How to Manage Employees in Multiple Countries|How to Manage Employees in Multiple Countries

How to Manage Employees in Multiple Countries

Whatever line of work you’re in, it’s no surprise that running a successful company is hard work. Many business owners get overwhelmed by the amount of hours they have to put in because they can’t afford to hire help, can’t find the right help, or are simply unable to delegate. But loosening the reigns and assigning tasks to the people who are most suited to carrying them out is vital. Especially if your business is online and your employees are spread out over multiple geographic locations.

While it’s true that the Internet has revolutionized the way we work, giving us access to global talent, international markets, considerate cost savings and maximum productivity; it’s also made it easier for cross-cultural misunderstandings, skipped deadlines and missed warning signs when an employee is failing to pull their weight. Learning to manage your global team effectively will not only ensure that your company is successful, but will help you keep hold of your sanity as well.  

Stay positive

Remember to be positive and passionate above all. If you don’t love what you do and remain enthusiastic about it, it’s hard to transmit that feeling to your employees, especially when you can’t see them face to face. It’s easy to get frustrated when working with people from different cultures, sometimes with limited infrastructure, varying necessities and outlooks, and attributes that seem, well, foreign to your own. Accept that there is more than one way of doing things, that there will always be Internet blackouts, and that communication will probably break down at some point. That’s just part of the package. Energy and enthusiasm at all times will help you overcome the bumps in the road.

Communicate effectively

Use the right communication tools for your business, such as Skype, Asana, Invision, Slack, or Trello, and try to get face-to-face on camera from time to time. Remember that it’s very easy for the tone of voice to be misread when you’re reading – instead of listening to – someone else’s opinion on Skype or G-Chat. Try to use animated gifs occasionally to convey emotion and avoid using sarcasm, teasing, or local jokes and idioms, as they can easily be misunderstood. If you communicate with people in various languages, make sure that everyone involved understands and isn’t guessing at what’s being said.

Take the time to ask your employees how they are before launching into the day’s to-do list and be as available for them as possible. Working from home can be an isolating experience and it can make all the difference to your employees knowing that they’re not alone. Be flexible regarding meeting times when you’re dealing with workers in different time zones. If the last meeting was held late at night for your staff in Australia, then make sure that the next one is adjusted accordingly, so as not to create resentment.

Hire the "write" people

Because a very large percentage of your business communications (in some cases all) will be via email, chat, or project management software, it’s essential to hire people who know how to write well. They don’t have to be Shakespeare, but if they’re not capable of displaying professionalism and politeness through their words, or enthusiasm and support for other team members, then you’re just asking to upset the apple cart. When hiring new employees, don’t allow the formality to slip just because your communications are by email. Ask for a resume and cover letter. Check for spelling. Detect eagerness. Remember that how they write to you is how they will write to your clients. It’s essential to keep your corporate image in mind at all times.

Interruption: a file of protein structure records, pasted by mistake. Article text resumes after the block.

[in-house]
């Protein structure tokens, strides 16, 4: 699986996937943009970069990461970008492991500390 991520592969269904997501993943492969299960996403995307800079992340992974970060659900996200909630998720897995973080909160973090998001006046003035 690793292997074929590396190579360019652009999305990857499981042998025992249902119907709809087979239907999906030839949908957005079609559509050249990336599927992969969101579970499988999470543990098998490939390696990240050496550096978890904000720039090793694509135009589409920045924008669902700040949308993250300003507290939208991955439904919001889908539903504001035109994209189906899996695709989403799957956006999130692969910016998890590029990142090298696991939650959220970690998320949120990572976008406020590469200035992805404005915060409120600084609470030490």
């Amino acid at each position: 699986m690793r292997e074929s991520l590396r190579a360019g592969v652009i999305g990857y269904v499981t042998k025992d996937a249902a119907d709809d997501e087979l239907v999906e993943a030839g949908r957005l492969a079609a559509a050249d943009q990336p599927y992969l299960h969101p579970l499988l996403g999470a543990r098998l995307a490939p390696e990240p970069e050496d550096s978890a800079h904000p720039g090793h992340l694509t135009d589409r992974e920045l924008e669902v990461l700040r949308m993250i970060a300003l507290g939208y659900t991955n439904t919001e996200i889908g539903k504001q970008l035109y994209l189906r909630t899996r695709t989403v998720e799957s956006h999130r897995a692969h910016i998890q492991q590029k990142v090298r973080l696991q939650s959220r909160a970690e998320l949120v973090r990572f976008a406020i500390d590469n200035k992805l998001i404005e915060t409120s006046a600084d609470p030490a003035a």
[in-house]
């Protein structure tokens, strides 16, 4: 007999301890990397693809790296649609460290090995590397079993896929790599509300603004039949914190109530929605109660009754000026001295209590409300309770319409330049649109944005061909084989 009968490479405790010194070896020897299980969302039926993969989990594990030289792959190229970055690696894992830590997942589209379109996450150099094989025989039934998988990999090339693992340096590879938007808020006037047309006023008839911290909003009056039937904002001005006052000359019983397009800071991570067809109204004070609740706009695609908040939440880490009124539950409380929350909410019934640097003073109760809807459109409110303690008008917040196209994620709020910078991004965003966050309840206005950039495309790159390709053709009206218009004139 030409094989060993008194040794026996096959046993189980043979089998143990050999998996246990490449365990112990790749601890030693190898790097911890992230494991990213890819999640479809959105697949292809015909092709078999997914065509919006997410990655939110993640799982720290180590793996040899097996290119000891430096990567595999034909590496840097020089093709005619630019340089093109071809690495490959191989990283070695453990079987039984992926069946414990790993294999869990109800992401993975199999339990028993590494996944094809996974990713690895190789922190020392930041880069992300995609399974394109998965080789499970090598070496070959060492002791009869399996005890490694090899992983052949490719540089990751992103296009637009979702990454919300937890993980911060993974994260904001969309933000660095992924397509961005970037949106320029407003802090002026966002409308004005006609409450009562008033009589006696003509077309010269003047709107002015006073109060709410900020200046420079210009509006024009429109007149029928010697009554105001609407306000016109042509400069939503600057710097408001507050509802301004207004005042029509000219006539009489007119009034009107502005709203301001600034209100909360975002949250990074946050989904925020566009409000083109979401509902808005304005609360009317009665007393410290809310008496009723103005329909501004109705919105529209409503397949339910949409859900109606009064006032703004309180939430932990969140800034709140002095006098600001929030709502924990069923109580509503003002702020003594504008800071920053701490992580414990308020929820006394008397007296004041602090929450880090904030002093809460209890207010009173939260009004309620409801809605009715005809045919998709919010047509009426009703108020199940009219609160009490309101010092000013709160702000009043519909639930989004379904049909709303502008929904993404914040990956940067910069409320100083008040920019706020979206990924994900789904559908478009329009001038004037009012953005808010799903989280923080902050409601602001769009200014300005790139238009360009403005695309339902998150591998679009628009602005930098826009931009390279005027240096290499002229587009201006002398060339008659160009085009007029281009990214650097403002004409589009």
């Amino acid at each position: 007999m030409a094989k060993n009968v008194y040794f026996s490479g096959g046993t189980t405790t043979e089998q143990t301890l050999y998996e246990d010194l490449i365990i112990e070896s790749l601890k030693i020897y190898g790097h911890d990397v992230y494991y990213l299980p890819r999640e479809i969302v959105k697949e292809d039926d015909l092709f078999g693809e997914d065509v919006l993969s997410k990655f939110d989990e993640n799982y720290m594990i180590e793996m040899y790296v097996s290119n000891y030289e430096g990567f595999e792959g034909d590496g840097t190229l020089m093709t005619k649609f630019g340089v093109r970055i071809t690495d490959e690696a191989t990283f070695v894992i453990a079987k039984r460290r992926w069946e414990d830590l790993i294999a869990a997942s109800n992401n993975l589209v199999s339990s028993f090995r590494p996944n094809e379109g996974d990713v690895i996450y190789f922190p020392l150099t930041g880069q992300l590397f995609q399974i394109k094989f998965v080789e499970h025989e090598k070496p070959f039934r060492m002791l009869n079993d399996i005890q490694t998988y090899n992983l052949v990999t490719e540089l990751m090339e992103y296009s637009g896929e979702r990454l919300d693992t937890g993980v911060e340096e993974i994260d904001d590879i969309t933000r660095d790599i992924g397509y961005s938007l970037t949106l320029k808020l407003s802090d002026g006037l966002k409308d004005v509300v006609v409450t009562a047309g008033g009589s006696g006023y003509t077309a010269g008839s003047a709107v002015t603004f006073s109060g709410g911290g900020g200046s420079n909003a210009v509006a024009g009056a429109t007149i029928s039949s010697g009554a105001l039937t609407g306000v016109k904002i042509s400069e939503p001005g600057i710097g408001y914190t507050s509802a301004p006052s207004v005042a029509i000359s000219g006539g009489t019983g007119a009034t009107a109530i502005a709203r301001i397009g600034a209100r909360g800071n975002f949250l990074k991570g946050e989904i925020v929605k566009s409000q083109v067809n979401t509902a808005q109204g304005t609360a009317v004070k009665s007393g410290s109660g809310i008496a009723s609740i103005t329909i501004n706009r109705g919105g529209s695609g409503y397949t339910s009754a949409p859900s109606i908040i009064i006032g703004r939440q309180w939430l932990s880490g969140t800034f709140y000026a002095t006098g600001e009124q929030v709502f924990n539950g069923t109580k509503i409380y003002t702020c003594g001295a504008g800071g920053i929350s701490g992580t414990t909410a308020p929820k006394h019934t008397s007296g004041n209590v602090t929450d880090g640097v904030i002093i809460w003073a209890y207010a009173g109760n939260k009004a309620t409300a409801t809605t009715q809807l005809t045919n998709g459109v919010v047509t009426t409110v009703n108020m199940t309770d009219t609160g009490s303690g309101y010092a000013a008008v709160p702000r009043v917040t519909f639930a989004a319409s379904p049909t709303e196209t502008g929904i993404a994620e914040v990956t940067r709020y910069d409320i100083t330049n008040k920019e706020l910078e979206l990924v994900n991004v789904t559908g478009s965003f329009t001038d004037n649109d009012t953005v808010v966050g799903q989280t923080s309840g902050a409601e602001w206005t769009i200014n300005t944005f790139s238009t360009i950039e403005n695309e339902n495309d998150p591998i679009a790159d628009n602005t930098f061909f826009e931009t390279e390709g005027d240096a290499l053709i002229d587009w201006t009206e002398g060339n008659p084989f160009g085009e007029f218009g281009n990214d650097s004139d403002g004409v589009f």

Create trust

This is probably one of the hardest things to achieve when managing a team of people you can’t see, who are working their shift when you’re not online. It’s impossible to be on top of everyone all of the time and it’s also not healthy to make your employees feel like they’re being constantly watched, or that you don’t trust them. Their results will speak for themselves. Hire new staff for a short trial period before offering a long term contract.

Create a sense of belonging to the company by letting them know that you care about their ambitions and career goals; that you can offer them a long term position with room for growth. Get feedback from other team members and decide on the right hiring method that works for you. Do you prefer contractors who work for short periods, complete the job and then leave, or do you want full time employees with a higher level of involvement and commitment on both sides?

Set goals

If you’re a type-A personality, then it can be hard to accept that all people work at different paces. Don’t create an unrealistic sense of urgency for every task because, when everything is urgent, nothing stands out and therefore effectively nothing is urgent. Set realistic goals. Make people accountable. Use project management software, hold progress meetings, provide incentives, make sure people have a deadline and that everyone is on the same page. Not only will your team have a clearer sense of what everyone else does, but each employee will know when their part has to be completed.

Rome wasn’t built in a day

While starting up an Internet start-up, or expanding an online business is undeniably faster than a traditional bricks and mortar setup, keep in mind that it takes time. You need to establish a reputation for your company, get in good stead with Google, promote your name on social media, build alliances and grow your client base. Building up an international team that you trust isn’t going to happen overnight, so be patient and stay positive; remember you’re in it for the long run and you want like-minded employees who feel the same way.